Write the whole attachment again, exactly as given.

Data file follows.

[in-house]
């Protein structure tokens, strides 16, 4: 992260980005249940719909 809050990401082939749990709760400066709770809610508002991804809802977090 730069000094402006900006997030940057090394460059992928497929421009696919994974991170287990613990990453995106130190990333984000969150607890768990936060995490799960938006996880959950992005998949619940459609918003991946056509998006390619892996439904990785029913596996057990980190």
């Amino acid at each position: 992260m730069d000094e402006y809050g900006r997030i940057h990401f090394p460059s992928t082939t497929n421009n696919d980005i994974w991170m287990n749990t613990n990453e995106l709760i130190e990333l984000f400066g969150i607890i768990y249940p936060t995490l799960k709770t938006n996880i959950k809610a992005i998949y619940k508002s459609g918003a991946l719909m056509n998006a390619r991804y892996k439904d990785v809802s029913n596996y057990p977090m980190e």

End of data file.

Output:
[in-house]
């Protein structure tokens, strides 16, 4: 992260980005249940719909 809050990401082939749990709760400066709770809610508002991804809802977090 730069000094402006900006997030940057090394460059992928497929421009696919994974991170287990613990990453995106130190990333984000969150607890768990936060995490799960938006996880959950992005998949619940459609918003991946056509998006390619892996439904990785029913596996057990980190």
């Amino acid at each position: 992260m730069d000094e402006y809050g900006r997030i940057h990401f090394p460059s992928t082939t497929n421009n696919d980005i994974w991170m287990n749990t613990n990453e995106l709760i130190e990333l984000f400066g969150i607890i768990y249940p936060t995490l799960k709770t938006n996880i959950k809610a992005i998949y619940k508002s459609g918003a991946l719909m056509n998006a390619r991804y892996k439904d990785v809802s029913n596996y057990p977090m980190e």